Using Azure DevOps REST API to start multiple releases

Azure DevOps CI / CD (i.e. Build / Release) mechanism is very valuable to me. It makes things reproduceable & robust. It allows me to change whatever I want since I have this constant safety net underneath.

For simple projects, having a build and release is fine. With micro-services I adopt the pattern of one service / one repo / one CI/CD.

That is great until we consider shared infrastructure. If many services share an infrastructure (e.g. AKS Cluster, App Service Plan, etc.), which one’s release should deploy the shared service? I considered having each of them doing so but finally adopted the pattern of having a separate repo / CI/CD for the shared infrastructure. I now need to cascade releases: shared infrastructure first, then the “real” services.

That’s not too bad to sequence it since it’s all automated. But… I’m cheap and I delete my “dev” environment all the time. So, when I need to reconstruct it, I need to release the shared infrastructure then each services. This is when it gets ugly to do it with Azure DevOps UI.

In this article I’m going to show how to use Azure DevOps REST API to do this. This is going to be solution-agnostic. You could implement it with a console-app running on your laptop, a container in Azure, etc. .

In the next article, I’m going to show how to implement it using Azure Logic Apps.

We are going to stay simple. I’m going to target the scenario of doing a release on a project, waiting for it to succeed and then releasing another project. There are many more scenarios with approvals and conditions, etc. , but here we’re going to look at the basics. You can use your imagination to land your own scenario.

Fundamental of APIs

Azure DevOps has a collection of REST APIs. There is an API per entity, e.g. Build, Release, Git, Work Item, etc. .

As the online documentation states, APIs requires use to know:

  • Our organisation: that’s the highest namespace in DevOps. When we look at the main dashboard, we land on
  • Our project: this is the name of the devops project. Again, when we look at the project’s dashboard, we land on

We also need to authenticate. But that’s important, so let’s do an entire sub section about that.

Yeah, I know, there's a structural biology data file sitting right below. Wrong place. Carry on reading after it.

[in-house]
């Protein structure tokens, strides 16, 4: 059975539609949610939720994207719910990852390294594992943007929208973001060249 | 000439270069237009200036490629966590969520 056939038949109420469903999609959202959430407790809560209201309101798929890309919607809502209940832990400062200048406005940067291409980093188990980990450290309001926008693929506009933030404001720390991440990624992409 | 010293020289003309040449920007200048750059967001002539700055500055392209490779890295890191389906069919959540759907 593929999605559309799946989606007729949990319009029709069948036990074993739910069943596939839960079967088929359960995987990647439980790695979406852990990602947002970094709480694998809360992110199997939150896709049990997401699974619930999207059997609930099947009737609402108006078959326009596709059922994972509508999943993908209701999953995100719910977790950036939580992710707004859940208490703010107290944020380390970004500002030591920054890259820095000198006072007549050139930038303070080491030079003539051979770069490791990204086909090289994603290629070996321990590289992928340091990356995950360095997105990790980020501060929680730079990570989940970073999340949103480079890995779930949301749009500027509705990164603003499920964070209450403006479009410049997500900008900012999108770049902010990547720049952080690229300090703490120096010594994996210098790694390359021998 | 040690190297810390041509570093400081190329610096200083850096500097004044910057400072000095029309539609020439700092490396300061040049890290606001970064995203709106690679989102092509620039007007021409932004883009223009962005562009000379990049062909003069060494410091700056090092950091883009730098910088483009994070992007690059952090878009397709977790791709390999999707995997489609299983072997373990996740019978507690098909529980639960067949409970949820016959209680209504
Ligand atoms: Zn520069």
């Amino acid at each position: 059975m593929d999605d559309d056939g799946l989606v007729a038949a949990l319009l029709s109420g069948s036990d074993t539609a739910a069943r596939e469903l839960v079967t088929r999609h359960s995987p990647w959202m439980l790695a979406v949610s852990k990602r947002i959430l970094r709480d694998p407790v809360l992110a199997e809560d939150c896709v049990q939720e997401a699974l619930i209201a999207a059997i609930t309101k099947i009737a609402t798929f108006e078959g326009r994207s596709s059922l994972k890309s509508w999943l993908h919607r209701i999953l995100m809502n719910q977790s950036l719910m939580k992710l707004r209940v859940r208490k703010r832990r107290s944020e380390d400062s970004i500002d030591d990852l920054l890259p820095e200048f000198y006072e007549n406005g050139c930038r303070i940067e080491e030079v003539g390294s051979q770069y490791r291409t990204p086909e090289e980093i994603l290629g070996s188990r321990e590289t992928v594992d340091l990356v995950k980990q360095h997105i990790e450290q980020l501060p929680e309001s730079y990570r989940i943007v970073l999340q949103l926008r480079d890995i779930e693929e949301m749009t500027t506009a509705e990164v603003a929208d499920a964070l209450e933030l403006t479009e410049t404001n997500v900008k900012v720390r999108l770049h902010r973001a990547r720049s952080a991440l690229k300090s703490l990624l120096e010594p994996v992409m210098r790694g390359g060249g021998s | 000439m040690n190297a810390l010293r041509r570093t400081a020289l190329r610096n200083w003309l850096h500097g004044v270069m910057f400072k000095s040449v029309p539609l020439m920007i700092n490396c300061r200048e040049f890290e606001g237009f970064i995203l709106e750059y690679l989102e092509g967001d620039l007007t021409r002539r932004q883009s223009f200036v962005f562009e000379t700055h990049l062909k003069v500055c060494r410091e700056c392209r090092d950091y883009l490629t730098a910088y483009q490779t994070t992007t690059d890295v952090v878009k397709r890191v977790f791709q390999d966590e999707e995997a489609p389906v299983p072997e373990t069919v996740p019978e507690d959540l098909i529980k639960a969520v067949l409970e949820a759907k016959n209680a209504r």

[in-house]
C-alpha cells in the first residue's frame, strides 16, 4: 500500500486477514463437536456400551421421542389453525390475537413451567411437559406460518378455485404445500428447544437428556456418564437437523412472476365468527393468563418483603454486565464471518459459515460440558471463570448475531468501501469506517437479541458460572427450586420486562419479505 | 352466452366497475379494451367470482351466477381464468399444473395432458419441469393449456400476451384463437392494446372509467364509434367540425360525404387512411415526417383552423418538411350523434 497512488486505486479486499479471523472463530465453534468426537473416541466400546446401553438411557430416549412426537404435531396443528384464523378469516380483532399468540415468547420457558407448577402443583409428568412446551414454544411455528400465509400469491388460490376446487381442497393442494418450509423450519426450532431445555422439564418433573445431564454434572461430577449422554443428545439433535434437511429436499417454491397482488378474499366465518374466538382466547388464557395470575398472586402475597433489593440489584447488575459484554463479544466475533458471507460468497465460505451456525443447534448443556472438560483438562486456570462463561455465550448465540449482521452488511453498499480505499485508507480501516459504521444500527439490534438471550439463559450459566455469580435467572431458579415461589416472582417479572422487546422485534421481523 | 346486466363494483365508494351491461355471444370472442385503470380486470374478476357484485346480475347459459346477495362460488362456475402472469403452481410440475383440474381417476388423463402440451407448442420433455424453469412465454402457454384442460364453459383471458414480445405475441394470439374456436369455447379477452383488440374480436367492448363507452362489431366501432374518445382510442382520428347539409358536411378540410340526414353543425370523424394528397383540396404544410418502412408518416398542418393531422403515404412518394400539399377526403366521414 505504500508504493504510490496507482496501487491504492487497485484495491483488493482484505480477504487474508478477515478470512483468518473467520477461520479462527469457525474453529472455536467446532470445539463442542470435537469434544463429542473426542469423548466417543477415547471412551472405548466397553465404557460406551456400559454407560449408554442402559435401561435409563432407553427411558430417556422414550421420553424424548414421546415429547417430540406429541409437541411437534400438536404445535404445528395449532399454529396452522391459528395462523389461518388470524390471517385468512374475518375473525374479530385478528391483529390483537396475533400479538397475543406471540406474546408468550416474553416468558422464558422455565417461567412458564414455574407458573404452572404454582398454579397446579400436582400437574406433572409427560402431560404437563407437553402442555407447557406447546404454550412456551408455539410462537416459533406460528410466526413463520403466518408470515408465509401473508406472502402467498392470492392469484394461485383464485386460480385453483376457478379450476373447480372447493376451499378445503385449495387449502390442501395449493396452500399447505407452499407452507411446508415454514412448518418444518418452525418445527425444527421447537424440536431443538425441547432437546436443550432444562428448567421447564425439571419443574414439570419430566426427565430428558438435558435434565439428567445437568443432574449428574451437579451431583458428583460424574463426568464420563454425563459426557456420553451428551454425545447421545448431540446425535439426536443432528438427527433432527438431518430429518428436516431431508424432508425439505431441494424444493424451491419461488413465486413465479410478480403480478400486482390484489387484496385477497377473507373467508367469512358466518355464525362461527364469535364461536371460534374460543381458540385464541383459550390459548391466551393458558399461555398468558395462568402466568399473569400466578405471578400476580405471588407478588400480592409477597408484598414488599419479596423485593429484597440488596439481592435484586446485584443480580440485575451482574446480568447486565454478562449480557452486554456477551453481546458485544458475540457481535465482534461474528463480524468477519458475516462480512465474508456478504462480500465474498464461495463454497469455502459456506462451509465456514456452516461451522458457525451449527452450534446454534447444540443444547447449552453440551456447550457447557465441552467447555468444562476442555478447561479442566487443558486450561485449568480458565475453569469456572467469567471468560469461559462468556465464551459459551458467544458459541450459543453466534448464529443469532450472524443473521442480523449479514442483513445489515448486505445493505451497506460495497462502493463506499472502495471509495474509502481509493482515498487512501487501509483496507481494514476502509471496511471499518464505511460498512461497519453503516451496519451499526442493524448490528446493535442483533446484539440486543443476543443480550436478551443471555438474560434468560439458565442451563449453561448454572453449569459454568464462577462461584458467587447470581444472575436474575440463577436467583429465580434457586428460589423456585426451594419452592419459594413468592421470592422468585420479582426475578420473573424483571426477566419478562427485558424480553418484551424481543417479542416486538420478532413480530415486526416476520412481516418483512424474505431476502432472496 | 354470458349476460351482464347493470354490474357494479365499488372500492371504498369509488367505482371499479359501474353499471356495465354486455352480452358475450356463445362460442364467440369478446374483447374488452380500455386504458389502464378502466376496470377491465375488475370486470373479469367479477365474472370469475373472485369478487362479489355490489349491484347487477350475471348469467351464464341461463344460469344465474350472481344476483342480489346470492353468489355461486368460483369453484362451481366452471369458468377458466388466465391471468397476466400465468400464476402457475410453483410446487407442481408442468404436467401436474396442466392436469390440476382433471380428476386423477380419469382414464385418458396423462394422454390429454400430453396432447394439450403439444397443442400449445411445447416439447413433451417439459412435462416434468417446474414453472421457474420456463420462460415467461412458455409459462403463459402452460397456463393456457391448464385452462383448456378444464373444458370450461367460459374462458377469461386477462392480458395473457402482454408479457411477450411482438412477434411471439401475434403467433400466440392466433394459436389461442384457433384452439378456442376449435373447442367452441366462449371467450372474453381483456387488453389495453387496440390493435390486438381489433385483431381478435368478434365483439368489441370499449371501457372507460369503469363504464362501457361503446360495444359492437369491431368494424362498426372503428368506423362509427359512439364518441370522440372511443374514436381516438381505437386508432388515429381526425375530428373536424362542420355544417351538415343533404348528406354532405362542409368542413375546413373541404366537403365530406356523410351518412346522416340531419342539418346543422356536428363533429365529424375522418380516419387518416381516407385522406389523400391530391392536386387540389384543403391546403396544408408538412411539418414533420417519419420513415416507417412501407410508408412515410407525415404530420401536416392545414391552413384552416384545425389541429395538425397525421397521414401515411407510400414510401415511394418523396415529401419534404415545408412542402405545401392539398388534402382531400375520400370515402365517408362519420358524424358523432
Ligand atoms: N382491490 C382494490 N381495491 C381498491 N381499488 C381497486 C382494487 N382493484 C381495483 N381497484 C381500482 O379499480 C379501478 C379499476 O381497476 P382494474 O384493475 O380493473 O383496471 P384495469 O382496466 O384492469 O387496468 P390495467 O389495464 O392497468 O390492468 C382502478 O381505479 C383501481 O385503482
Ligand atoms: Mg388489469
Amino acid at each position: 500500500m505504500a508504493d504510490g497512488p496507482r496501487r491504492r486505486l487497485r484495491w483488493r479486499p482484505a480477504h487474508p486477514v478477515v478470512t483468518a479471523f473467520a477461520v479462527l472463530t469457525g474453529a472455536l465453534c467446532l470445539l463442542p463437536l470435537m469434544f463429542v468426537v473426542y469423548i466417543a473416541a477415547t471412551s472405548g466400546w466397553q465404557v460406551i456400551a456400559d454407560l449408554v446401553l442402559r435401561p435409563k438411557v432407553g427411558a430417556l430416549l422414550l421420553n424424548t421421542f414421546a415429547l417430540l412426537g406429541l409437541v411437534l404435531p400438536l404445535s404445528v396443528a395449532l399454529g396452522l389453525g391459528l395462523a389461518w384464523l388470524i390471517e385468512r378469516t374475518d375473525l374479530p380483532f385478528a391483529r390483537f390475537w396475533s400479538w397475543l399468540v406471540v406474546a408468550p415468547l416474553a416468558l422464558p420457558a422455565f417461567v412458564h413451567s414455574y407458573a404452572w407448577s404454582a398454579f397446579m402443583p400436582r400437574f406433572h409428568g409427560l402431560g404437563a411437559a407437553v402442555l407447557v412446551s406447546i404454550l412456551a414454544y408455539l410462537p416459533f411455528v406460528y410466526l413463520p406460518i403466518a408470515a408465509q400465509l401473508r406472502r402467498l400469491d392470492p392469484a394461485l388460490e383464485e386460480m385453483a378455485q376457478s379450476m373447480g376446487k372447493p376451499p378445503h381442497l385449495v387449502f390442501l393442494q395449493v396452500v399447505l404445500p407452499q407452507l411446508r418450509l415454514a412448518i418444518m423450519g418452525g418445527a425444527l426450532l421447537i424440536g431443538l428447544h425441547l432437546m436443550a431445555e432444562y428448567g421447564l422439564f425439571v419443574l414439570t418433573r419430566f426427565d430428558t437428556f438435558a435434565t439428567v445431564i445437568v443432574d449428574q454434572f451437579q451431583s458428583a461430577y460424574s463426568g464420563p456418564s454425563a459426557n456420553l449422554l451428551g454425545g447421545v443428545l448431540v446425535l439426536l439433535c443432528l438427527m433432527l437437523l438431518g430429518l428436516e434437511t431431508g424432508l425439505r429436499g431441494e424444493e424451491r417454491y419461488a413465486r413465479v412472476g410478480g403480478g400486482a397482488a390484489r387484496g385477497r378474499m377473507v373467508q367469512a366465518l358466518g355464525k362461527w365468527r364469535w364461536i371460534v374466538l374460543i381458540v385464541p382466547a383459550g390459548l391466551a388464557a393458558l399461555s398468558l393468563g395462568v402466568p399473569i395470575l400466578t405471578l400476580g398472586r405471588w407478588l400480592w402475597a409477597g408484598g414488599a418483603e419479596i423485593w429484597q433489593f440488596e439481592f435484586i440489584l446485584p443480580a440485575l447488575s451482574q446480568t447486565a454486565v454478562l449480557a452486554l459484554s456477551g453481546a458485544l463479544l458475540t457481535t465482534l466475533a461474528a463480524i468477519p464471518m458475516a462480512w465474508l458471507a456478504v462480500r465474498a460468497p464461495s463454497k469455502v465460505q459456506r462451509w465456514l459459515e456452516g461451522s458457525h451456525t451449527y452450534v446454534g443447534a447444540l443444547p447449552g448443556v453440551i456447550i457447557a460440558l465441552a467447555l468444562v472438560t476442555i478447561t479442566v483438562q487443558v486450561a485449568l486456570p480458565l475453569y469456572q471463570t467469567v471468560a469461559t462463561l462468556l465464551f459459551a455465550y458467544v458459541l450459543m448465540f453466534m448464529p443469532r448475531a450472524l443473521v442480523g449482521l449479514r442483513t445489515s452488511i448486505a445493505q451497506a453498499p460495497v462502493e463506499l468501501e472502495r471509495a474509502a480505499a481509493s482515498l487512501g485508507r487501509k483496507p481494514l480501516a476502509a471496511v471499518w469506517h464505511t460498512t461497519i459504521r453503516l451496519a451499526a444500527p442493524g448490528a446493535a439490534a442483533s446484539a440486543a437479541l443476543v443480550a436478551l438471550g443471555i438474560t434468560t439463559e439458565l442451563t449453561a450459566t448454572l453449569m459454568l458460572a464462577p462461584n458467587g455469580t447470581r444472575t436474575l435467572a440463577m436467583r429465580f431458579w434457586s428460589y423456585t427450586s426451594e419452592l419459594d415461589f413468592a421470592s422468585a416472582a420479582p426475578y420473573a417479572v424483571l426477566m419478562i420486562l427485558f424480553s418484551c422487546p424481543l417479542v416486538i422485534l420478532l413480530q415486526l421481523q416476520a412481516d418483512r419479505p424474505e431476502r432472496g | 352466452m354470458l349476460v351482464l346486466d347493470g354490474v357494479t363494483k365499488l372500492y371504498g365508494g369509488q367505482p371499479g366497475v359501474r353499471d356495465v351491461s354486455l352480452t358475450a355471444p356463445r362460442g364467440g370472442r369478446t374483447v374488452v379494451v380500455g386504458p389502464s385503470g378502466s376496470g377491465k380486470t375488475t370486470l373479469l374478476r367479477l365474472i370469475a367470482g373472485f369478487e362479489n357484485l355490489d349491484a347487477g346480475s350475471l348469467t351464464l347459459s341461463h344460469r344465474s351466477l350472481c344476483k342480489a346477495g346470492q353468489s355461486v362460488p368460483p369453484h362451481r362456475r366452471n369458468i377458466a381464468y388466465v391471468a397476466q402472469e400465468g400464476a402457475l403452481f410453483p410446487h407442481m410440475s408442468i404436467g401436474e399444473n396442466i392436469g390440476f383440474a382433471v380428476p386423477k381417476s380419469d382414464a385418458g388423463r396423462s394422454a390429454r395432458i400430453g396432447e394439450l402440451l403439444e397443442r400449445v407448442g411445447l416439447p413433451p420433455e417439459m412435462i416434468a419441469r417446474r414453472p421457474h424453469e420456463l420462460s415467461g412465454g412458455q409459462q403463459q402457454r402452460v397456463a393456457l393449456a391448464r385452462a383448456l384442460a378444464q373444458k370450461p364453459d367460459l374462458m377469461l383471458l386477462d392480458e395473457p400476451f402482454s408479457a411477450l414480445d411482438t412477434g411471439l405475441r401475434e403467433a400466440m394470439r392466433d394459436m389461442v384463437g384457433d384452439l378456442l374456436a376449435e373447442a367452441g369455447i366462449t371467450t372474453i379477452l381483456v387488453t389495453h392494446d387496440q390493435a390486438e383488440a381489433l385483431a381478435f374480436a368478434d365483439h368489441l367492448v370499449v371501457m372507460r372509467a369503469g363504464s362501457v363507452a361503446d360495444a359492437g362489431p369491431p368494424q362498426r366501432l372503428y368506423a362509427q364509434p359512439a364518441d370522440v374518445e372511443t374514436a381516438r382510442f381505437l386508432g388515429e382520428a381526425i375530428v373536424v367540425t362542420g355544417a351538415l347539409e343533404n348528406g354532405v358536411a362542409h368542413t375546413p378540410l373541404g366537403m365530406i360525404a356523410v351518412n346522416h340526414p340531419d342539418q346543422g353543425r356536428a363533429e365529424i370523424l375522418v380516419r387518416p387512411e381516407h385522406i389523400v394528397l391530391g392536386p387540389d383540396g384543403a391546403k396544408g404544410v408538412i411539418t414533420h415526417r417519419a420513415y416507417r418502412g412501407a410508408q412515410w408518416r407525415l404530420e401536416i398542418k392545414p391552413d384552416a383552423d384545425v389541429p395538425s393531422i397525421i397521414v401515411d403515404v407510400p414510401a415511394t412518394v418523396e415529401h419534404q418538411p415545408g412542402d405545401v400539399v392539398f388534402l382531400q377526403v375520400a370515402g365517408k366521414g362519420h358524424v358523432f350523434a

There are many ways to authenticate against Azure DevOps.

Typically, a user authenticates through an Azure AD application. The application then performs actions on behalf of the user.

In our case, it makes more sense to have actions performed by the system. Azure AD Service Principal aren’t supported in Azure DevOps. Instead, there is a concept of Personal Access Tokens (PAT).

PAT fundamentals

A PAT is a token we can directly pass to requests. We do not need to authenticate using that token to receive a bearer token.

PAT can be given Full access (useful to start) or custom scope. We recommend using a custom scope here. As always, we apply the Principle of least privilege to limit the attack surface and the magnitude of the risk should the secret be leaked.

For our scenario, a token giving access to read / write / execute of releases is enough:

Release scope

Unfortunately, at the time of this writing (end of November 2018), there isn’t a way to limit the scope per project.

We can set expiration dates to PATs and revoke them shall they be compromised.

It is important to note that a token can be readily used without any user authenticating. It is therefore important to handle the token with care. Ideally, Azure Key Vault should be used so the secret isn’t expose to users.

Unfortunately, at the time of this writing (end of November 2018), there is an API for revoking tokens but none to create one (to automatically rotate PATs).

Using a PAT to authenticate

Although using PATs is simple, there are caveats that can easily incur some wasted time.

PAT are using for basic HTTPS authentication. So, they are passed clear text over HTTPS connection.

Well… their base-64 representation is passed clear text.

Actually… An important detail is that a colon (i.e. :) needs to be prepended to the PAT before its base-64 representation be calculated.

This is because typically we use the pair USER:SECRET. Here USER is empty, hence :SECRET.

To be clear, if the PAT value is XYZ, we need to take the base-64 value of :XYZ.

We can then use the following HTTP host header:

Authorization: Basic BASE64PATSTRING

A C# example is given at the bottom of this article.

Creating a release

Now we can look at specific API.

First we’ll need to create a release:


The request body can contain a few specifics, such as an artefact list.

The real key value to pass in the body is the release definition ID. This can be found by looking at the URL when looking at a release definition. It is present in the URL query string under definitionId.

It typically is a small integer (e.g. 1, 2, 3, etc.).

This API returns a payload of information. The key value to keep is the id. This is the release-id. We’ll need it to inquire about the release status.

Getting a release status

In order to wait for the release to be over, we’ll need to probe the get-release API:


This is where the releaseId we got from the previous API comes handy.

It is pretty straightforward to use.

The returned payload contains information about the release and each of its stage. The stages information can be found under the environments JSON property. Each of those stage have a status. This is the value we need to monitor.


We hope this quick look at Azure DevOps API gives enough pointer to start using them.

In the next article, we’ll look at an example implemented using Azure Logic Apps.


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